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School District program would reshape support for autism

A school day can be a dizzying experience for any student.

For a student with an Autism Spectrum Disorder, it can be a minute-to-minute struggle.

Often children with ASD have trouble fitting into groups and find rules hard to follow. Even small changes in routine can lead to big breakdowns.

On Bainbridge, parents of the growing number of children diagnosed with ASD are frustrated that the school district has no established model for working with their kids, who don’t readily fit into the regular classroom or special education programs. Teachers too are finding they don’t have the tools or time to help ASD students in their classrooms.

“Averaging out to about once a week we have gotten a frantic telephone call from an exhausted, confused educator seeking answers, seeking expertise, seeking solace around our child’s needs,” one parent of an ASD student wrote in an anonymous letter parents delivered to the school board last month.

With frustration growing in and out of the classroom, Bainbridge Island School District is rethinking the way it approaches students with ASD.

For more than a year the school district, with the urging of parent group Island Autism Moms (IAM), has been working to develop a program that can better meet the needs of the roughly 40 students with ASD in island schools.

A framework for an ASD model has been outlined and was presented to the school board in March.

Currently ASD students are incorporated into regular classrooms and given varying degrees of added support from para-educators.

Under the new model, a single person, trained in ASD education, would oversee the district-wide K-6 program. Each school would have a team of existing staff members with extra training to work with ASD students, and space would be set aside in each building to allow ASD students to be brought out of class and worked with individually.

Each student would have his or her own “toolkit,” a package of information including behavioral issues, strategies the student has responded well to, that could be used and updated by staff. That way, as the student progressed through the grades, each new teacher would not be starting from scratch.

The goal of the model would be to maximize the amount of time the students spend in a regular classroom, but with a ready team to offer support as needed.

But major components of the plan, including staffing allocations, will need to be cemented in the coming month if the plan is to be implemented at the beginning of the next school year. And money for the program will have to be squeezed from the district’s budget at a time when heavy cuts are projected.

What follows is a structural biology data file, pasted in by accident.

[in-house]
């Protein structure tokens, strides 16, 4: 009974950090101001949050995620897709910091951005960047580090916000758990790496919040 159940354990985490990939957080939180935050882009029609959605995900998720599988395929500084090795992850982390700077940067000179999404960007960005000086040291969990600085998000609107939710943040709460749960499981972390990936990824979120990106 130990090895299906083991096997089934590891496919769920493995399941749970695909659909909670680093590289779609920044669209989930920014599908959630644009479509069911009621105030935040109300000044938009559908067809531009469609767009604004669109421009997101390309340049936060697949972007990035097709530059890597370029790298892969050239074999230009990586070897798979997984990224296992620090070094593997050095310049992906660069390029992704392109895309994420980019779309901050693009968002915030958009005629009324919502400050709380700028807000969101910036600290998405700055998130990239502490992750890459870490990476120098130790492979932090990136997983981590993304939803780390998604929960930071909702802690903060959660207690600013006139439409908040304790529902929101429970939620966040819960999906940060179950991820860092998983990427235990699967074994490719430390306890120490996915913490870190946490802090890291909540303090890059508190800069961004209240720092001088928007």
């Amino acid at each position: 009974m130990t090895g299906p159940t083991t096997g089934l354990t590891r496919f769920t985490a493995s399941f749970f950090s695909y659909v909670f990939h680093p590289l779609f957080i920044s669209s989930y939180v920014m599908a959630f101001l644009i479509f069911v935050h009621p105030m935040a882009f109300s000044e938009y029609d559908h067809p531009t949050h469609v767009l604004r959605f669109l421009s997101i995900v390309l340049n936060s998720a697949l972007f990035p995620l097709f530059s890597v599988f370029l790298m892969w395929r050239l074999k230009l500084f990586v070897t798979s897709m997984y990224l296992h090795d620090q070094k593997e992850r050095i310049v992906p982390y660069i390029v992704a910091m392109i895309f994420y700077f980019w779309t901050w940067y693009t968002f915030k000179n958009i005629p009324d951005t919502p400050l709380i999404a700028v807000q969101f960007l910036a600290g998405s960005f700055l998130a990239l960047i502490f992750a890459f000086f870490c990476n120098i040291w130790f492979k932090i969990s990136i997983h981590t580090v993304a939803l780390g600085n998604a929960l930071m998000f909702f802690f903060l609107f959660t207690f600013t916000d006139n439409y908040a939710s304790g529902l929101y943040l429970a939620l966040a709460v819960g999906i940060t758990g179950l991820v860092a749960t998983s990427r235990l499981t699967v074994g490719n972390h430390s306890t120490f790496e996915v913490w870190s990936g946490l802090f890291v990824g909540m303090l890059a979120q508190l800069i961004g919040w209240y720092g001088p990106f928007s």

“This is just a really complicated initiative here in the district,” said Assistant Supt. Clayton Mork, who is leading development of the program for the district. “It’s further complicated by the budget issues.”

IAM founder Carie Bude said parents of ASD students are determined to get a commitment from the district this spring to implement the full model and are concerned the program will be ineffective if it’s pared down.

Bude said in the past, parents in her group have discussed busing their kids to schools with ASD programs or even starting their own school on the island, but in the end they want to see a solution within BISD.

“Our heart is in supporting public schools,” Bude said. “But there does have to be a point when enough is enough.”

The district was first spurred to action in the run up to the start of the 2008-2009 school year, when it was realized that nearly 30 students would be graduating into kindergarten from developmental preschool programs. Nearly a third were diagnosed with autism.

Working with IAM, the district constructed a model that would designate a classroom and para-educator at each school to for students with ASD. But the program never came to fruition.

District staff and parents went back to work on a comprehensive model that would cover ASD students as they progressed from grades K-6.

The difficulties ASD presents for educators are endless and dizzying.

To begin with, an autism diagnosis can fall on a spectrum that ranges from mild to debilitatingly severe. Each child has its own set of symptoms and reacts differently to various situations.

Transitions are especially tough. One parent compared transition of an ASD student moving to a new grade level to the chaos an adult experiences when switching jobs. At the same time, ASD students tend to learn well with visual aids such as color-coded schedules, thrive in structured environments and are advanced learners in the right system.

“The great thing about these kids, is that when you find out what works for them, it works for them,” Wilkes Elementary Principal Sheryl Belt said.

To people unfamiliar with the disorder, the most convenient solution might seem to lump all ASD students in a single school. But district staff and parents say that would be a mistake.

Teachers say the disruption caused by just a handful of ASD students in the same classroom can break down a learning environment. And being in a regular classroom can help ASD students learn by cueing off of non-ASD students.

Parents and staff agree that the model settled upon, with a well trained district coordinator overseeing building-level teams, could provide individualized support for the students as well as continuity throughout all grades in the district. ASD students would remain in their regular neighborhood schools.

Getting the program in place, especially the coordinating position, will be difficult given the district’s looming budget shortfall.

But Bude said all parts of the model should be considered integral.

“We’re not going to settle for anything less than what’s been presented, because that’s what’s required,” Bude said. “It’s not a dream.”

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